1. Not knowing what you are really worth. Take the time to write down every asset you own. Include all life insurance (individual or group) at its death benefit amount and all reasonably anticipated inheritances. Surprised? If the total value is (or may become) more than $2 Million, you might want to begin to think about using “bypass” trusts to save taxes.
2. Failing to plan for disability. How would your family be provided for if you couldn’t work for a long time or at all? How would you pay for nursing home care? If you are in business with one or more partners, how long would your salary continue? Could someone whom you trust take charge of your investments and pay your bills without the involvement of the Probate Court? You could provide for ongoing asset management with durable powers of attorney and revocable trusts. Well thought out health care decisions powers of attorney allow you to express your own, unique wishes. If you have business partners, a properly designed shareholders’ or partnership agreement should address both short and long term disability. You might want to consider disability income insurance and long term care insurance.
3. Improperly (or not) designating beneficiaries for retirement plans. Almost everyone has one or more IRAs or participates in a pension or profit sharing plan. Your beneficiaries may sometimes defer income taxes by “stretching out” the minimum required distributions from these plans over a long time. Beneficiary designations must be carefully prepared to preserve this preferential treatment. This is especially important if a trust is to be the beneficiary. If a trust is the beneficiary of a retirement plan, and there is even a remote possibility that assets of the trust could pass to someone older than the “real” beneficiary, such as your child, then the “stretch out” period could be drastically shortened. If you are changing IRA custodians (banks or brokers) you have to do new beneficiary designations. Do not rely on what the bank or broker tells you. You should review the new designations with a qualified professional, especially if the plan assets pass to a trust.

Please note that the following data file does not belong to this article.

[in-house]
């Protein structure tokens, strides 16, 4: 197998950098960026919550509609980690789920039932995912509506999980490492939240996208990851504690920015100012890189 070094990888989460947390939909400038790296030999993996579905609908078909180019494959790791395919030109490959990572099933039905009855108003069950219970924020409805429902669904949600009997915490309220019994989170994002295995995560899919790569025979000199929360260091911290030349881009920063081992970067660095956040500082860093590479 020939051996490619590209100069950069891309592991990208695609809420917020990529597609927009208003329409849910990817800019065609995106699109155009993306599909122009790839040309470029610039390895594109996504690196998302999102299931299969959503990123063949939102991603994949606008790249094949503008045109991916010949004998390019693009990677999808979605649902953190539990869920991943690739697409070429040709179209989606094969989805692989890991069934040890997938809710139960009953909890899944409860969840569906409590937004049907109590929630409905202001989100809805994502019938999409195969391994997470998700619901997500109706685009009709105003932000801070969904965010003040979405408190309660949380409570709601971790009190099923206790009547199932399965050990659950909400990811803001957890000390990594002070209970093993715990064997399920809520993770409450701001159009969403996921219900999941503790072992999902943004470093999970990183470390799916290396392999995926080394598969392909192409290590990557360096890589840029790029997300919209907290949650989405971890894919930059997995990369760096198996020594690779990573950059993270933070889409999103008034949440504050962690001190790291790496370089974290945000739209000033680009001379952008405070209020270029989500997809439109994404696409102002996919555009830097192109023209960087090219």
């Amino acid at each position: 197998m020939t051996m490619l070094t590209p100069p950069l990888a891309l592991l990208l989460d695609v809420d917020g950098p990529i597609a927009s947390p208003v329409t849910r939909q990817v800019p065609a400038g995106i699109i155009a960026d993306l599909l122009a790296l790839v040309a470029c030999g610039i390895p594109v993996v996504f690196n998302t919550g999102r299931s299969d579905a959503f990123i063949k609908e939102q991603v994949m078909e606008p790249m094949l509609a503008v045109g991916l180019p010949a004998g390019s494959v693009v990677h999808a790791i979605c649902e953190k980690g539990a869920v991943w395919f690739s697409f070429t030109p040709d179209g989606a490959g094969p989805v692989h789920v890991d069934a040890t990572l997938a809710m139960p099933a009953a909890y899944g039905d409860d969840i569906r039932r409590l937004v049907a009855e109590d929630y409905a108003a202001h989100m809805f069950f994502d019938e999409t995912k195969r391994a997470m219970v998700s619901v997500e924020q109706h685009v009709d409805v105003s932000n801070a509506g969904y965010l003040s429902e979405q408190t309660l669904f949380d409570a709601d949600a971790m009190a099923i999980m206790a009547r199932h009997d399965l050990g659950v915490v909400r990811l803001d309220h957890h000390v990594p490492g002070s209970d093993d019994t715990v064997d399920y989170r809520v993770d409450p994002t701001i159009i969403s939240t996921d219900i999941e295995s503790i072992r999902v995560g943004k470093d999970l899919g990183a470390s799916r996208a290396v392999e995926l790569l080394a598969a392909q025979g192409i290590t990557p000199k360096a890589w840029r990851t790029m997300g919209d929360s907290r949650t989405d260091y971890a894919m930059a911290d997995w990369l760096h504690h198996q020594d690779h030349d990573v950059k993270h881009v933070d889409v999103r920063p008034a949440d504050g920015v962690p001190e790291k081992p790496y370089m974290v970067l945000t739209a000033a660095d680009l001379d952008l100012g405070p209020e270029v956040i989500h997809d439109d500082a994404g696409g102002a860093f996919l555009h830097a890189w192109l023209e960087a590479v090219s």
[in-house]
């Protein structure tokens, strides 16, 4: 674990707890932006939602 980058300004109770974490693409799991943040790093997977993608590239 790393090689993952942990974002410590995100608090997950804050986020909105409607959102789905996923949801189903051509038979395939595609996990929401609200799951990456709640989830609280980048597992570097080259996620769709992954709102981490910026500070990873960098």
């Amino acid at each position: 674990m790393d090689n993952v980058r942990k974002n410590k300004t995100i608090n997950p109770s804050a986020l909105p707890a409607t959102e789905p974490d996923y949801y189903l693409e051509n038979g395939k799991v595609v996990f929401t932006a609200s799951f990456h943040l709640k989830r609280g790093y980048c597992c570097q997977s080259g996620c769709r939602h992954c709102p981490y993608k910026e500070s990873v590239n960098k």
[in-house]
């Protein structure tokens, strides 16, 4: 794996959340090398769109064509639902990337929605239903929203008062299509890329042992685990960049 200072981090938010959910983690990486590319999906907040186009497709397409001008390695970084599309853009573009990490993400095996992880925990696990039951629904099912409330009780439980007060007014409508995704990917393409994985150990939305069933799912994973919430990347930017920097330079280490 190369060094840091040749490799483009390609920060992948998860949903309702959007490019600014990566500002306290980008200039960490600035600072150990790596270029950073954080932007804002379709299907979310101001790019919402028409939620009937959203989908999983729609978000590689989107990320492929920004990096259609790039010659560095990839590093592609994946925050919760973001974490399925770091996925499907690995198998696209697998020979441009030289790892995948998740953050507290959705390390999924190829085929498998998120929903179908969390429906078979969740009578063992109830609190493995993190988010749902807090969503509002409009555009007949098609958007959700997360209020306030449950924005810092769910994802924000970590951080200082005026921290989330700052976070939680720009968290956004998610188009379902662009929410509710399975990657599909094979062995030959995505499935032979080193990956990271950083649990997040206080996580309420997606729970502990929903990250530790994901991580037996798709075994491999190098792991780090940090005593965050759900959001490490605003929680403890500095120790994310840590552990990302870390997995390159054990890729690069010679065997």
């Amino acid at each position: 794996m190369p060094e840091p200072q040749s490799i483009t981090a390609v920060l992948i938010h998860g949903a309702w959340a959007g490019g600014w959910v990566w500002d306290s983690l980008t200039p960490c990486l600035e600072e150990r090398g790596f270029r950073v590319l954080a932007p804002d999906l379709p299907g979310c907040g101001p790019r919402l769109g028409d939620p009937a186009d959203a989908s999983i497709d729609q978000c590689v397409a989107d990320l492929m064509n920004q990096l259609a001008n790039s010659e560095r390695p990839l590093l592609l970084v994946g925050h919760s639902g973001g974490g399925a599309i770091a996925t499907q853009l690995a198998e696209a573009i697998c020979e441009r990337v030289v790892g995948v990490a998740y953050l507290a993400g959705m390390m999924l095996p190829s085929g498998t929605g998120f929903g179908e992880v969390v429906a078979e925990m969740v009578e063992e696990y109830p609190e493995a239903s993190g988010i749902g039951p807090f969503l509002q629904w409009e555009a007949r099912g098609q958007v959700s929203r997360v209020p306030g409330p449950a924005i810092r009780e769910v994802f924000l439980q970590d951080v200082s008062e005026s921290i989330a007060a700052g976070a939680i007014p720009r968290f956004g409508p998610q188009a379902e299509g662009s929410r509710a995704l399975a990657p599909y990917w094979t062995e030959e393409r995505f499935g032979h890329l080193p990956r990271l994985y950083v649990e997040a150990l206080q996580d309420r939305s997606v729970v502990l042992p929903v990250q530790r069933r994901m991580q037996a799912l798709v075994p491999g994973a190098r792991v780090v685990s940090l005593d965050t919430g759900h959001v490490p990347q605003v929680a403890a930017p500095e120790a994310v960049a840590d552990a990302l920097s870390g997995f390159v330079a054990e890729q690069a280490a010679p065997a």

4. Creating a “family welfare system.” A client recently remarked, when I asked her why she called, that she didn’t want her grandchildren to be “trust fund babies.” Most of my clients created their own wealth. They want their children to appreciate the value of work. Simply leaving them money at specified ages can impair their becoming useful, productive citizens. You might want to consider “work incentives” in any trust you are creating for children or grandchildren. These can be as simple as tying distributions to earned income (not highly recommended) or requiring the trustee to consider whether the beneficiary is doing work for which he or she is qualified before distributing assets to him or her.
5. Not considering asset protection planning. The U.P.S. man falls on your driveway. Your child accidentally hits a classmate with a golf ball. You own investment properties and a worker falls off the roof of one of them. Your son-in-law has a “gambling problem.” Have you arranged to protect your assets from “creditors and predators?” Liability insurance, properly structuring employee benefit plans and sometimes using entities such as limited partnerships and limited liability companies can help protect your hard earned wealth. You can use trusts creatively so that, hopefully, only your children and grandchildren, not your sons or daughters in law, receive your assets.